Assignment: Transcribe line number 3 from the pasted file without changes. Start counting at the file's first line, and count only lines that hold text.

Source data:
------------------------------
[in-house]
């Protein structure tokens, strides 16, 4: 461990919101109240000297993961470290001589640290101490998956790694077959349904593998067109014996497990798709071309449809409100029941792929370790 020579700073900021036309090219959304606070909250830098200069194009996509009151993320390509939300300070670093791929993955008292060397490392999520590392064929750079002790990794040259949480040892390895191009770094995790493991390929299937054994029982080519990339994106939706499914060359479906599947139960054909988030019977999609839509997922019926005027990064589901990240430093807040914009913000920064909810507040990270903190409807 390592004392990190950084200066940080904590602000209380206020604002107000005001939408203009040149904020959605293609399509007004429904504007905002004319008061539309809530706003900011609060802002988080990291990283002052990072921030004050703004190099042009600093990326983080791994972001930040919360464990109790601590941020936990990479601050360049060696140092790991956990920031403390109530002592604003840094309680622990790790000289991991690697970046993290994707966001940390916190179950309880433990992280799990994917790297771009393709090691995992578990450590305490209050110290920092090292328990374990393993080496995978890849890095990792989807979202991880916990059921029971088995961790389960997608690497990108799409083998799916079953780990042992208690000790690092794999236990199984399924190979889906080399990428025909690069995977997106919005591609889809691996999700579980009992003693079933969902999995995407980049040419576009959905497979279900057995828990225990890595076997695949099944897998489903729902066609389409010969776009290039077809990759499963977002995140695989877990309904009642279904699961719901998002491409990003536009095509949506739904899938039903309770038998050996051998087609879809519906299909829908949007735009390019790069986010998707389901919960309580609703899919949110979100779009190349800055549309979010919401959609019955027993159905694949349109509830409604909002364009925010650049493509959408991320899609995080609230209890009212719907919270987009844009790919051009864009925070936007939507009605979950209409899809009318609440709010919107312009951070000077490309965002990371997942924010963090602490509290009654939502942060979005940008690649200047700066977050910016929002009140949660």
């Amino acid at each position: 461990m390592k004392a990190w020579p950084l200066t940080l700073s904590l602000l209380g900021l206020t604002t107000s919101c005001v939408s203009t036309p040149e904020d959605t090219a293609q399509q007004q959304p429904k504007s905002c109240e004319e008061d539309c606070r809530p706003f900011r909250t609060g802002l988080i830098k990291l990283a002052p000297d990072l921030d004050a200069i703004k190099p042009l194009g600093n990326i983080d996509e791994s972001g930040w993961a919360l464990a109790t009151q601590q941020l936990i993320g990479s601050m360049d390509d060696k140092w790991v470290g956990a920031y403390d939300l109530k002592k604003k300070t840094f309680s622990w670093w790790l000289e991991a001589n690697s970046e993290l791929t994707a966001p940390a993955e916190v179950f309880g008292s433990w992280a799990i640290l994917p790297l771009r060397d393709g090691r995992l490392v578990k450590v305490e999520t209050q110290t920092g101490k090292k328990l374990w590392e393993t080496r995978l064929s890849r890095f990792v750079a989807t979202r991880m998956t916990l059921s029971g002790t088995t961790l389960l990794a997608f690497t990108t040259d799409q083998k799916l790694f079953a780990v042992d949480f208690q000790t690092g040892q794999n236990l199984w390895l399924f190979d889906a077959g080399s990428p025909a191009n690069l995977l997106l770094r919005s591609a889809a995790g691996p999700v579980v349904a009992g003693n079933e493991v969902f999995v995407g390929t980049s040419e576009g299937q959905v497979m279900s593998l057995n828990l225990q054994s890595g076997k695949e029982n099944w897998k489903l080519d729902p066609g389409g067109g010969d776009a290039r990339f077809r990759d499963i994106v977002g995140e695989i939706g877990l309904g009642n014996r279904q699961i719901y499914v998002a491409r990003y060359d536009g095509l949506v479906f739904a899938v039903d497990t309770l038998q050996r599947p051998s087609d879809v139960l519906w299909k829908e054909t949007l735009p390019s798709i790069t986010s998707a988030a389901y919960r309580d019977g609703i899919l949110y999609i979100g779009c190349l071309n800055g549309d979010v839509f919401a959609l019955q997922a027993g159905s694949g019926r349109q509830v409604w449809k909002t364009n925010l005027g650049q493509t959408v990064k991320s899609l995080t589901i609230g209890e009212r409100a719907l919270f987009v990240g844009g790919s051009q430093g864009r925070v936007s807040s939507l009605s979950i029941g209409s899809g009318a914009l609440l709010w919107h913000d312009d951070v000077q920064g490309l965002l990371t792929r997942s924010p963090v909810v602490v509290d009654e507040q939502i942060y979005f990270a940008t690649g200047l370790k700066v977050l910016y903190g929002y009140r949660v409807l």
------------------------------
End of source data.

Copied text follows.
């Amino acid at each position: 461990m390592k004392a990190w020579p950084l200066t940080l700073s904590l602000l209380g900021l206020t604002t107000s919101c005001v939408s203009t036309p040149e904020d959605t090219a293609q399509q007004q959304p429904k504007s905002c109240e004319e008061d539309c606070r809530p706003f900011r909250t609060g802002l988080i830098k990291l990283a002052p000297d990072l921030d004050a200069i703004k190099p042009l194009g600093n990326i983080d996509e791994s972001g930040w993961a919360l464990a109790t009151q601590q941020l936990i993320g990479s601050m360049d390509d060696k140092w790991v470290g956990a920031y403390d939300l109530k002592k604003k300070t840094f309680s622990w670093w790790l000289e991991a001589n690697s970046e993290l791929t994707a966001p940390a993955e916190v179950f309880g008292s433990w992280a799990i640290l994917p790297l771009r060397d393709g090691r995992l490392v578990k450590v305490e999520t209050q110290t920092g101490k090292k328990l374990w590392e393993t080496r995978l064929s890849r890095f990792v750079a989807t979202r991880m998956t916990l059921s029971g002790t088995t961790l389960l990794a997608f690497t990108t040259d799409q083998k799916l790694f079953a780990v042992d949480f208690q000790t690092g040892q794999n236990l199984w390895l399924f190979d889906a077959g080399s990428p025909a191009n690069l995977l997106l770094r919005s591609a889809a995790g691996p999700v579980v349904a009992g003693n079933e493991v969902f999995v995407g390929t980049s040419e576009g299937q959905v497979m279900s593998l057995n828990l225990q054994s890595g076997k695949e029982n099944w897998k489903l080519d729902p066609g389409g067109g010969d776009a290039r990339f077809r990759d499963i994106v977002g995140e695989i939706g877990l309904g009642n014996r279904q699961i719901y499914v998002a491409r990003y060359d536009g095509l949506v479906f739904a899938v039903d497990t309770l038998q050996r599947p051998s087609d879809v139960l519906w299909k829908e054909t949007l735009p390019s798709i790069t986010s998707a988030a389901y919960r309580d019977g609703i899919l949110y999609i979100g779009c190349l071309n800055g549309d979010v839509f919401a959609l019955q997922a027993g159905s694949g019926r349109q509830v409604w449809k909002t364009n925010l005027g650049q493509t959408v990064k991320s899609l995080t589901i609230g209890e009212r409100a719907l919270f987009v990240g844009g790919s051009q430093g864009r925070v936007s807040s939507l009605s979950i029941g209409s899809g009318a914009l609440l709010w919107h913000d312009d951070v000077q920064g490309l965002l990371t792929r997942s924010p963090v909810v602490v509290d009654e507040q939502i942060y979005f990270a940008t690649g200047l370790k700066v977050l910016y903190g929002y009140r949660v409807l």